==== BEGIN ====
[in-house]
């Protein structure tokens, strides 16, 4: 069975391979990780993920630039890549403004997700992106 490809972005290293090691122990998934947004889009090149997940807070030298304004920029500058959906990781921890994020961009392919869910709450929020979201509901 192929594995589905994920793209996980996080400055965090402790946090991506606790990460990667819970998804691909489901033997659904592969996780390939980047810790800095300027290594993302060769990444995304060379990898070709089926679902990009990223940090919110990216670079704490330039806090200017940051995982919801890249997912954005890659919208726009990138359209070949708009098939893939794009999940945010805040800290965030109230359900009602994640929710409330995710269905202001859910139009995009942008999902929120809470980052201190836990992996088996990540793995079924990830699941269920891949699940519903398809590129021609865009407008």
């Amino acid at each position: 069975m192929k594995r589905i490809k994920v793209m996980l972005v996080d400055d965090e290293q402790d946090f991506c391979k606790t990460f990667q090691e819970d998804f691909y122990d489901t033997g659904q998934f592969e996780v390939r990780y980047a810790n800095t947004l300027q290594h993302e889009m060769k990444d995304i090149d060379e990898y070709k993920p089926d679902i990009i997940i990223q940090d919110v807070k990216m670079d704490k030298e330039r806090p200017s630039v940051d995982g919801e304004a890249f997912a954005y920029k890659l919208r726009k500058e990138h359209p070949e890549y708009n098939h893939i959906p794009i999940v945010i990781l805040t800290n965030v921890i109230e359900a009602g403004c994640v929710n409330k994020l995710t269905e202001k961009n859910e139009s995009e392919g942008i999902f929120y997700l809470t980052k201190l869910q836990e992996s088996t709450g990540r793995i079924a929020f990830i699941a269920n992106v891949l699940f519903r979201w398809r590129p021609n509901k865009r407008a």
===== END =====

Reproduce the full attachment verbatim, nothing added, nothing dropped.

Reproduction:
[in-house]
């Protein structure tokens, strides 16, 4: 069975391979990780993920630039890549403004997700992106 490809972005290293090691122990998934947004889009090149997940807070030298304004920029500058959906990781921890994020961009392919869910709450929020979201509901 192929594995589905994920793209996980996080400055965090402790946090991506606790990460990667819970998804691909489901033997659904592969996780390939980047810790800095300027290594993302060769990444995304060379990898070709089926679902990009990223940090919110990216670079704490330039806090200017940051995982919801890249997912954005890659919208726009990138359209070949708009098939893939794009999940945010805040800290965030109230359900009602994640929710409330995710269905202001859910139009995009942008999902929120809470980052201190836990992996088996990540793995079924990830699941269920891949699940519903398809590129021609865009407008």
């Amino acid at each position: 069975m192929k594995r589905i490809k994920v793209m996980l972005v996080d400055d965090e290293q402790d946090f991506c391979k606790t990460f990667q090691e819970d998804f691909y122990d489901t033997g659904q998934f592969e996780v390939r990780y980047a810790n800095t947004l300027q290594h993302e889009m060769k990444d995304i090149d060379e990898y070709k993920p089926d679902i990009i997940i990223q940090d919110v807070k990216m670079d704490k030298e330039r806090p200017s630039v940051d995982g919801e304004a890249f997912a954005y920029k890659l919208r726009k500058e990138h359209p070949e890549y708009n098939h893939i959906p794009i999940v945010i990781l805040t800290n965030v921890i109230e359900a009602g403004c994640v929710n409330k994020l995710t269905e202001k961009n859910e139009s995009e392919g942008i999902f929120y997700l809470t980052k201190l869910q836990e992996s088996t709450g990540r793995i079924a929020f990830i699941a269920n992106v891949l699940f519903r979201w398809r590129p021609n509901k865009r407008a």